Plumbing issues lead to pest problems — there’s little doubt about that. Leaks offer standing water to rodents, and clogged, scummy drains are breeding sites for flies. How curious that one of the most common plumbing-related pest problems I see is drains and pipes without water.
At a multi-story office building, workers reported the presence of waterbugs, aka American cockroaches, on unconnected floors. Sanitation at the site was great, and no obvious leak created harborage for cockroaches: both excellent IPM practices. But a thorough inspection uncovered an unused bathroom on one floor where the water had been shut off during renovation. Not only could we smell sewer gasses — this bathroom contained several dead American cockroaches, suggesting this was the source for that floor. On another floor a drainpipe in a mop closet was open, and we could see cockroach frass.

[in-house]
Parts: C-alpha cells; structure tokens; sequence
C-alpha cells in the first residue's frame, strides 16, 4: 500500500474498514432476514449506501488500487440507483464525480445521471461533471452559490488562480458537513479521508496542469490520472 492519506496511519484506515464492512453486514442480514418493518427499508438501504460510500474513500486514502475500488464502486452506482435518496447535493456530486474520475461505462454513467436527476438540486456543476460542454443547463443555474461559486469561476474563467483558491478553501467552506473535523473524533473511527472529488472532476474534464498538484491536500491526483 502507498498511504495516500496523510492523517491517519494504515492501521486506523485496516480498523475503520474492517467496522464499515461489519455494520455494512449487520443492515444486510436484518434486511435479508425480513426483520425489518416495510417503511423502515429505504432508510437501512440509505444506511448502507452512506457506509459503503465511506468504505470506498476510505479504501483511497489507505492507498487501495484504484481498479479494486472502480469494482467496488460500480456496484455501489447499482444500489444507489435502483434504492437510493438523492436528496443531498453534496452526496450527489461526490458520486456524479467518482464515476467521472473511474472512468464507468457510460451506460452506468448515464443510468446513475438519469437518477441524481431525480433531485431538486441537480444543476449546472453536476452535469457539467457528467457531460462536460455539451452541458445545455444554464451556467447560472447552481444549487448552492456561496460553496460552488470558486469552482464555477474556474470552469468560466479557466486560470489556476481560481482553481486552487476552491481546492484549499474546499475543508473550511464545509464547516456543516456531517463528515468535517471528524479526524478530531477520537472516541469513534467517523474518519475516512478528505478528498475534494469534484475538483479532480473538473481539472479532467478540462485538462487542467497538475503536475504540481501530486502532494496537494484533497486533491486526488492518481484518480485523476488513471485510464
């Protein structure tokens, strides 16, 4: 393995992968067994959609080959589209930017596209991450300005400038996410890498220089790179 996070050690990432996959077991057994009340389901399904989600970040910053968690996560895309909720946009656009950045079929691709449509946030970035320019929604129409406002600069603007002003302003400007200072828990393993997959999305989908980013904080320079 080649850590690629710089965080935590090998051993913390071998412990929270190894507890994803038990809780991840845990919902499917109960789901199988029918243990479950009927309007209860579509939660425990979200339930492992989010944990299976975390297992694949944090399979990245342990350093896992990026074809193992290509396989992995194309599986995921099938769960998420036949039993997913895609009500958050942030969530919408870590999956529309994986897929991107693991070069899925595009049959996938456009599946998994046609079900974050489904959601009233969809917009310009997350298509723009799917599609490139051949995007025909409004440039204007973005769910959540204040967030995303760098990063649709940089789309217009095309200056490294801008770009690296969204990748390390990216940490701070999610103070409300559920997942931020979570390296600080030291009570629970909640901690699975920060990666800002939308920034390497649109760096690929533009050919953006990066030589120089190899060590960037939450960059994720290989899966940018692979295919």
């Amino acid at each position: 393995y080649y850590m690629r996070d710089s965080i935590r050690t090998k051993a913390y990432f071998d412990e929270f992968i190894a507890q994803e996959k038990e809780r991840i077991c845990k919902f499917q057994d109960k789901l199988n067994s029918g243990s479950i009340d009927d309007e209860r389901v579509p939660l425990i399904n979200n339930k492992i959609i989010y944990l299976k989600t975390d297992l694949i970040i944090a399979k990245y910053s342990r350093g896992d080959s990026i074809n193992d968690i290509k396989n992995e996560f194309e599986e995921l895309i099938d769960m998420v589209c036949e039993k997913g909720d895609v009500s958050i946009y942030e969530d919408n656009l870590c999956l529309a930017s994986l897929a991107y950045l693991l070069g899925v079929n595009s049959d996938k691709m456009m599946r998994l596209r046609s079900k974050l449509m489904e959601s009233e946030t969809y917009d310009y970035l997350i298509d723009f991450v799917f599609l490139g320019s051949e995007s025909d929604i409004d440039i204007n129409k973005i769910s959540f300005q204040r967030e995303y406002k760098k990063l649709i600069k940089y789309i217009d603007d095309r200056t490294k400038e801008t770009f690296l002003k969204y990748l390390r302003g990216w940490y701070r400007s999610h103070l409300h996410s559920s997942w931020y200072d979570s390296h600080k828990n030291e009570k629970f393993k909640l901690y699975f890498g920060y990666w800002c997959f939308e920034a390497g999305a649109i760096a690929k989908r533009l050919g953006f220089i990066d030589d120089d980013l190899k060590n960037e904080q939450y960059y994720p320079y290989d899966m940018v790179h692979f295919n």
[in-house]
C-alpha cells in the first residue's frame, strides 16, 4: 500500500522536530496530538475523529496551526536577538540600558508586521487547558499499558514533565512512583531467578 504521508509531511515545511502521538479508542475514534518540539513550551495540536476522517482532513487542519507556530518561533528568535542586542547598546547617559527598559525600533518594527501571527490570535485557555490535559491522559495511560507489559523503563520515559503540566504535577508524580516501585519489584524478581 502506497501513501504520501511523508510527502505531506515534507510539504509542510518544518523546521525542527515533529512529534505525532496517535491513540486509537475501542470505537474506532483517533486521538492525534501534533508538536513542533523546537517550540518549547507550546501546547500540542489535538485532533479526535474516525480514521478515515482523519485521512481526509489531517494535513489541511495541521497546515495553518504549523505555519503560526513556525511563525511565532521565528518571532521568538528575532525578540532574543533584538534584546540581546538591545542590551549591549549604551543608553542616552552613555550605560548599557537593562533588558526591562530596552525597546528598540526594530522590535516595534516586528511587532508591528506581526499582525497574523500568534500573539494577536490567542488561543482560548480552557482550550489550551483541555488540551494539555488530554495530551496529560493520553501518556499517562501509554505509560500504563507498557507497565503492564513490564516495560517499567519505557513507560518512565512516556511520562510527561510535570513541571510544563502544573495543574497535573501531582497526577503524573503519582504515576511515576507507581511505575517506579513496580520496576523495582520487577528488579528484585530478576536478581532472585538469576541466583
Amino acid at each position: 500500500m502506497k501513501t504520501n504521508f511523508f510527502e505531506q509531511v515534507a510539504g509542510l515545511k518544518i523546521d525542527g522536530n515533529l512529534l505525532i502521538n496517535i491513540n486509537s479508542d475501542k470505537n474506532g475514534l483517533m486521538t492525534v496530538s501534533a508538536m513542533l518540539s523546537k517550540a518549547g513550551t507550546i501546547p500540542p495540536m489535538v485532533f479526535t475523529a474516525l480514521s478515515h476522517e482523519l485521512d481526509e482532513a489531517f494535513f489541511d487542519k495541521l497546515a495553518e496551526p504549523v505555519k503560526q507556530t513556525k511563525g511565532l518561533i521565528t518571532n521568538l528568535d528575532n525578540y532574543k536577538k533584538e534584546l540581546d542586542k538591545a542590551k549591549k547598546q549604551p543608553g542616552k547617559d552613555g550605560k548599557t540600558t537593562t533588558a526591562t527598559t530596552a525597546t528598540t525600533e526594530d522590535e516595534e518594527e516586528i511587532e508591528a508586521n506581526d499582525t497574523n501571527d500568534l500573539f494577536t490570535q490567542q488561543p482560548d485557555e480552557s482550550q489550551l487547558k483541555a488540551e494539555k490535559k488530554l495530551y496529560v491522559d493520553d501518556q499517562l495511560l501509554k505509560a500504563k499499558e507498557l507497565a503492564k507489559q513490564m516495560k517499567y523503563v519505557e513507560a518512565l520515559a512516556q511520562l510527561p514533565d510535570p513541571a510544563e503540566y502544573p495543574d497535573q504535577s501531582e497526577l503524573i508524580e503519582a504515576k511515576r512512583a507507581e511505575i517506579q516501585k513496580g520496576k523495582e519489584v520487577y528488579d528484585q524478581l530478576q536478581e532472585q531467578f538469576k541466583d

Plumbing Traps 101
If you’ve ever looked under a sink, you’re familiar with a plumbing trap: that U-shaped pipe that changes the flow of water from vertical to horizontal. Its job: to create a water seal that prevents odors and harmful sewer gasses from escaping into the living or work space. Each time the drain is used, fresh water replaces standing water in the trap to maintain a permanent seal.
As side benefit, this design deters pests from using pipes to move within or between buildings. Sure, cockroaches and rodents (especially rats) can overcome plumbing traps by crawling through a small amount of water (see National Geographic video on rats in toilets). But when drains are regularly used, they’re unlikely to harbor pests.
Problems with trap seals occur when drains are infrequently used and water evaporates over time, or if drains are clogged with debris. Floor drains are susceptible to drying out if
- no one wet-mops the floors
- they’re in production areas with lots of small spilled items or
- they’re near a deep fryer
Inspection Tips and Solutions
Another core IPM practice: owners or facilities maintenance personnel need to check drains often to verify that water is present in the trap. Check them each time floors are cleaned. For traps that have dried out the solution is easy – pour water down the drain until the trap is full. While you’re at it, make sure that drains are clear of debris. If the pipe is cut and no longer used, cap the end for a permanent seal.